From rocks to the thin sections

The thin sections

In order to be observed under a microscope, the rocks must be so thin that they become transparent, so that the light can pass through.

The rocks are cut, and an initial slice about 2 cm thick is then thinned using a diamond cutter.

When the rock is a few mm thick, it is attached with resin to a slide to support its structure.

The rock sheet is observable when we reach the thickness of 3 hundredths of a millimeter.

The Petrographic microscope

Petrography is the science that describes rocks in detail, specifying the mineral content and textures. The microscope, thanks to the use of polarised light, is the most important tool in petrographical analysis because it makes it possible to study thin sections.  Slices of rock as thin as a piece of paper are analysed optically, making it possible to recognise the minerals present and to understand where they come from. With the microscope it is also possible to analyse other morphological properties (microstructures) of the rocks.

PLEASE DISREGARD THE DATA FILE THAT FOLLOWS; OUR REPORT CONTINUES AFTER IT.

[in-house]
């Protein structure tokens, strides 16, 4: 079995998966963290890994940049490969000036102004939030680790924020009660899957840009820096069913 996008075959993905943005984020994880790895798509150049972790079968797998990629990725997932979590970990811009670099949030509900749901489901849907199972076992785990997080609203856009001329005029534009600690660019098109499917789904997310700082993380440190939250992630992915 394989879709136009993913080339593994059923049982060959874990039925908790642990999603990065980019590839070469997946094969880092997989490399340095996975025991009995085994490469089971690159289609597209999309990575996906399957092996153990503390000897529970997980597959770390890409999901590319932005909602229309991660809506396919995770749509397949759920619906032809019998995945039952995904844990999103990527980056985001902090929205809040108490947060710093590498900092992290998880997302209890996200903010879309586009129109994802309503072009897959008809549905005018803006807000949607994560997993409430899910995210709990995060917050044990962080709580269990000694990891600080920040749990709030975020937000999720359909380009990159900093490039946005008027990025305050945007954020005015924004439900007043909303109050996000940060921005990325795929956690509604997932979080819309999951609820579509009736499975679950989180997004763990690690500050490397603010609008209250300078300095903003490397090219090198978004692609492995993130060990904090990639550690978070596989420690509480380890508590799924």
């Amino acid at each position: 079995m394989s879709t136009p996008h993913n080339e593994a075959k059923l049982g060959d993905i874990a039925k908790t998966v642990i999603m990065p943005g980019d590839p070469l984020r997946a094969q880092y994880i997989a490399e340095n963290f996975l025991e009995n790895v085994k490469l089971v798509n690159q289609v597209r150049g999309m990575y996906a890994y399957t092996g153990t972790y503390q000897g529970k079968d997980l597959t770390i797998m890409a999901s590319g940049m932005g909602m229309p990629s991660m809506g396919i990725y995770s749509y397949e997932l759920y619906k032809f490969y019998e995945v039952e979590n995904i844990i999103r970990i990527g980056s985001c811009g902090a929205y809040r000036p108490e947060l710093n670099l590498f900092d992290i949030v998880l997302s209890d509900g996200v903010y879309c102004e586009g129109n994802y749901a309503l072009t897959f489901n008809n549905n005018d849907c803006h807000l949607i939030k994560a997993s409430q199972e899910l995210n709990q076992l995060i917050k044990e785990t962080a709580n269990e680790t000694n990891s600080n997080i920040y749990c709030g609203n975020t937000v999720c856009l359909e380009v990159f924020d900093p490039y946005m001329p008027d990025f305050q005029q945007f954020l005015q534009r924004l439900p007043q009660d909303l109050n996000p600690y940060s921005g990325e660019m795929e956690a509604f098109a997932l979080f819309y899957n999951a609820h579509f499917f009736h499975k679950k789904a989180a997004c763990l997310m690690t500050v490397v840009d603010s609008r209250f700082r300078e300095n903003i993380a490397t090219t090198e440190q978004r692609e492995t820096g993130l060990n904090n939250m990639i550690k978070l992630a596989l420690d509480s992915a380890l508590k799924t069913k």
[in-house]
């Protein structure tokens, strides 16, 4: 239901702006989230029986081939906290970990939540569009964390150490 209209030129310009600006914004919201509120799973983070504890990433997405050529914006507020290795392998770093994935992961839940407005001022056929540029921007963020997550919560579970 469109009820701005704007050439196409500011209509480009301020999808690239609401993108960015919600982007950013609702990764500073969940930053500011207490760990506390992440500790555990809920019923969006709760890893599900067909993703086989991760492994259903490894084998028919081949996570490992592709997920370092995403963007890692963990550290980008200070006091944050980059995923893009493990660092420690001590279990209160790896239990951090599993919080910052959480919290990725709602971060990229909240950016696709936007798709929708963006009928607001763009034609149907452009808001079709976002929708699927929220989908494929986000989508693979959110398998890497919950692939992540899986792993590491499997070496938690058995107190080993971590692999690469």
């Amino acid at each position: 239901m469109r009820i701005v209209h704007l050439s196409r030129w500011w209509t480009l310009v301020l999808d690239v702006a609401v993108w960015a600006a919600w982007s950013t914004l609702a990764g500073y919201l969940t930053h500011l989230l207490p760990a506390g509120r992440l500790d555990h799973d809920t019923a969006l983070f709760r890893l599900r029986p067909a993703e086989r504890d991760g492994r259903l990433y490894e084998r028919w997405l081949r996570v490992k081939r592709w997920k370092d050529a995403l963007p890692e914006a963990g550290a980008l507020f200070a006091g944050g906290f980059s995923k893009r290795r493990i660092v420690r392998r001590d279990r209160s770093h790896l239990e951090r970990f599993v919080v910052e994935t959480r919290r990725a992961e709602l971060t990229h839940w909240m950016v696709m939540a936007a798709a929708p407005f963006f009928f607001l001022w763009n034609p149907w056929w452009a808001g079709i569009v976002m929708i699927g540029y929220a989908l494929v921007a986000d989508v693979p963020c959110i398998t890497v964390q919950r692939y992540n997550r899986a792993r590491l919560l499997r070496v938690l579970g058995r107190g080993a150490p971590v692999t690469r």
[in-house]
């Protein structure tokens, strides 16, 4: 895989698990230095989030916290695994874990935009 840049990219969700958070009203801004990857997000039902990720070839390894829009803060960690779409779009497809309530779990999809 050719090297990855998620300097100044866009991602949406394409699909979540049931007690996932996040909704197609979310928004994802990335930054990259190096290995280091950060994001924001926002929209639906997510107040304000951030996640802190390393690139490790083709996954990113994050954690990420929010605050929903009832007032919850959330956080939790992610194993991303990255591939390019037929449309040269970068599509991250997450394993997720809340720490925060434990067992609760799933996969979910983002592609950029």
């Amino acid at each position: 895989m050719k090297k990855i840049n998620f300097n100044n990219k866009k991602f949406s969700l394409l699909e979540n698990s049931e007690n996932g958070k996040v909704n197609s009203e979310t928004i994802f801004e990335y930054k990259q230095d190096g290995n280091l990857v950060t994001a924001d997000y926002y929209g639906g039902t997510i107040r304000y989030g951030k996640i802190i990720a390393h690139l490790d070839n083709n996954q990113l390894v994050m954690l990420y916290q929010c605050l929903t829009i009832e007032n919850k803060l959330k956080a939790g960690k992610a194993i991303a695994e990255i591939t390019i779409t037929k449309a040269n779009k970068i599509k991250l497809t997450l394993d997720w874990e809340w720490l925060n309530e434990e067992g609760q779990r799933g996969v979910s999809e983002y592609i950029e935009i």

The petrographic microscope provides a magnified image of the thin section of rock placed on the stage.


A dual lens system helps to obtain a visible magnification. The objective is made up of a series of lenses at specific intervals which produce an initial magnification, providing a very clear image. The ocular lens further magnifies the image.

The total magnification is calculated by multiplying the objective magnification by the ocular magnification, for example: 50X⋅10X=500X.

Furthermore, this particular microscope has two polarising filters: the first, located between the light source and the stage, converts non-polarised light into polarised light, and the second, also known as the analyser, located between the objective and the ocular lens, polarises the light again.

The polarising filter is a device that only allows polarised photons that oscillate at a specific vibration to pass through, hence the term “polarised light”.

In order to analyse the rocks, they have to be polished down until they become transparent so that light can pass through them.

But even if they are extremely thin, some “opaque” minerals do not allow light to pass through, and therefore produce black areas in the thin sections.